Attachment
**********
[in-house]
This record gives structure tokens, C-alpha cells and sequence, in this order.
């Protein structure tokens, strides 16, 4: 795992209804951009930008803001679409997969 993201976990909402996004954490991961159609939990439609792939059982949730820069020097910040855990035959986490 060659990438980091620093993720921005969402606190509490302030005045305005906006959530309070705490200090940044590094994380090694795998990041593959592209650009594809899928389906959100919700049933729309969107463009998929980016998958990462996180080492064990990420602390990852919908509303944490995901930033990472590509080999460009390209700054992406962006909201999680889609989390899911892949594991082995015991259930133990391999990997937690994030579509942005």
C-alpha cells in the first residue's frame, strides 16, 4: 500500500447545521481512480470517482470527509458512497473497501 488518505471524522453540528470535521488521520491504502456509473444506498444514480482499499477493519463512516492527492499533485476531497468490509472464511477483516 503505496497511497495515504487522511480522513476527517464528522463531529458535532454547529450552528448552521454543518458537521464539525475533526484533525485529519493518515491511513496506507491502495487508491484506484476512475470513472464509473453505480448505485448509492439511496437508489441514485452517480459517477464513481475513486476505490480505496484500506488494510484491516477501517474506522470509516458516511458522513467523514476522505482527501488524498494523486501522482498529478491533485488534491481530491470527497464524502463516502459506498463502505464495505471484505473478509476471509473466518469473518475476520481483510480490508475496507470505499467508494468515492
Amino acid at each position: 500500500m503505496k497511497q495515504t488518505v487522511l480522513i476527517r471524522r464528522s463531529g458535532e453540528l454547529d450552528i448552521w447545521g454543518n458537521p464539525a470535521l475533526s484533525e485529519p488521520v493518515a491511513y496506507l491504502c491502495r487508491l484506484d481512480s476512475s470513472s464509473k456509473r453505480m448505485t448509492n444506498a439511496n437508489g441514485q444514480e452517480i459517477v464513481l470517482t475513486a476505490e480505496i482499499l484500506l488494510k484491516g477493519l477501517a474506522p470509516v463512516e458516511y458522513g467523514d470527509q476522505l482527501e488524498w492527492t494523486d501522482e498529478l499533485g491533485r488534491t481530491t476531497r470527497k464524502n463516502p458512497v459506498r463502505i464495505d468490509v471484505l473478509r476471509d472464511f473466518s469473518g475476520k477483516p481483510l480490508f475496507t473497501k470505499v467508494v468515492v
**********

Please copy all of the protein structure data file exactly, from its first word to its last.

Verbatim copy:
[in-house]
This record gives structure tokens, C-alpha cells and sequence, in this order.
């Protein structure tokens, strides 16, 4: 795992209804951009930008803001679409997969 993201976990909402996004954490991961159609939990439609792939059982949730820069020097910040855990035959986490 060659990438980091620093993720921005969402606190509490302030005045305005906006959530309070705490200090940044590094994380090694795998990041593959592209650009594809899928389906959100919700049933729309969107463009998929980016998958990462996180080492064990990420602390990852919908509303944490995901930033990472590509080999460009390209700054992406962006909201999680889609989390899911892949594991082995015991259930133990391999990997937690994030579509942005």
C-alpha cells in the first residue's frame, strides 16, 4: 500500500447545521481512480470517482470527509458512497473497501 488518505471524522453540528470535521488521520491504502456509473444506498444514480482499499477493519463512516492527492499533485476531497468490509472464511477483516 503505496497511497495515504487522511480522513476527517464528522463531529458535532454547529450552528448552521454543518458537521464539525475533526484533525485529519493518515491511513496506507491502495487508491484506484476512475470513472464509473453505480448505485448509492439511496437508489441514485452517480459517477464513481475513486476505490480505496484500506488494510484491516477501517474506522470509516458516511458522513467523514476522505482527501488524498494523486501522482498529478491533485488534491481530491470527497464524502463516502459506498463502505464495505471484505473478509476471509473466518469473518475476520481483510480490508475496507470505499467508494468515492
Amino acid at each position: 500500500m503505496k497511497q495515504t488518505v487522511l480522513i476527517r471524522r464528522s463531529g458535532e453540528l454547529d450552528i448552521w447545521g454543518n458537521p464539525a470535521l475533526s484533525e485529519p488521520v493518515a491511513y496506507l491504502c491502495r487508491l484506484d481512480s476512475s470513472s464509473k456509473r453505480m448505485t448509492n444506498a439511496n437508489g441514485q444514480e452517480i459517477v464513481l470517482t475513486a476505490e480505496i482499499l484500506l488494510k484491516g477493519l477501517a474506522p470509516v463512516e458516511y458522513g467523514d470527509q476522505l482527501e488524498w492527492t494523486d501522482e498529478l499533485g491533485r488534491t481530491t476531497r470527497k464524502n463516502p458512497v459506498r463502505i464495505d468490509v471484505l473478509r476471509d472464511f473466518s469473518g475476520k477483516p481483510l480490508f475496507t473497501k470505499v467508494v468515492v